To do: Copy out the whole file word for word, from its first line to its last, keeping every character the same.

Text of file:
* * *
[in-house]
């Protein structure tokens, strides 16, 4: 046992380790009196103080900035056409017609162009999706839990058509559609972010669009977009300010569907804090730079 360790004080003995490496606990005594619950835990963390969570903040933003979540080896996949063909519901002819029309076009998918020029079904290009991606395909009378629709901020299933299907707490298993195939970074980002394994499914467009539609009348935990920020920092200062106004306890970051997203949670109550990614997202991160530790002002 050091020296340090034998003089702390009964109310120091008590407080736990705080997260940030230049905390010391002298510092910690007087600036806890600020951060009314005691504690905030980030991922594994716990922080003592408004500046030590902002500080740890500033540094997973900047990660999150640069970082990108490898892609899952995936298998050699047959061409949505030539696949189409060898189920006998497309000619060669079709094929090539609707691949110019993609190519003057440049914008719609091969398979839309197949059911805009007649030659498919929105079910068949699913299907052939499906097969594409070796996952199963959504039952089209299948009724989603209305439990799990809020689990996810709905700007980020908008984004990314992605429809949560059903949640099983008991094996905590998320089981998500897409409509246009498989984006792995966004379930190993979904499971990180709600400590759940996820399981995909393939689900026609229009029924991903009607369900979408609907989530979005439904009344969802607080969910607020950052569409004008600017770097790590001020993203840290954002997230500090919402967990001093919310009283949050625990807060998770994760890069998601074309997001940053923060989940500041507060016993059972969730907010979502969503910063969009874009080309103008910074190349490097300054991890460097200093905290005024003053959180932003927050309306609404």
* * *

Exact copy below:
[in-house]
């Protein structure tokens, strides 16, 4: 046992380790009196103080900035056409017609162009999706839990058509559609972010669009977009300010569907804090730079 360790004080003995490496606990005594619950835990963390969570903040933003979540080896996949063909519901002819029309076009998918020029079904290009991606395909009378629709901020299933299907707490298993195939970074980002394994499914467009539609009348935990920020920092200062106004306890970051997203949670109550990614997202991160530790002002 050091020296340090034998003089702390009964109310120091008590407080736990705080997260940030230049905390010391002298510092910690007087600036806890600020951060009314005691504690905030980030991922594994716990922080003592408004500046030590902002500080740890500033540094997973900047990660999150640069970082990108490898892609899952995936298998050699047959061409949505030539696949189409060898189920006998497309000619060669079709094929090539609707691949110019993609190519003057440049914008719609091969398979839309197949059911805009007649030659498919929105079910068949699913299907052939499906097969594409070796996952199963959504039952089209299948009724989603209305439990799990809020689990996810709905700007980020908008984004990314992605429809949560059903949640099983008991094996905590998320089981998500897409409509246009498989984006792995966004379930190993979904499971990180709600400590759940996820399981995909393939689900026609229009029924991903009607369900979408609907989530979005439904009344969802607080969910607020950052569409004008600017770097790590001020993203840290954002997230500090919402967990001093919310009283949050625990807060998770994760890069998601074309997001940053923060989940500041507060016993059972969730907010979502969503910063969009874009080309103008910074190349490097300054991890460097200093905290005024003053959180932003927050309306609404």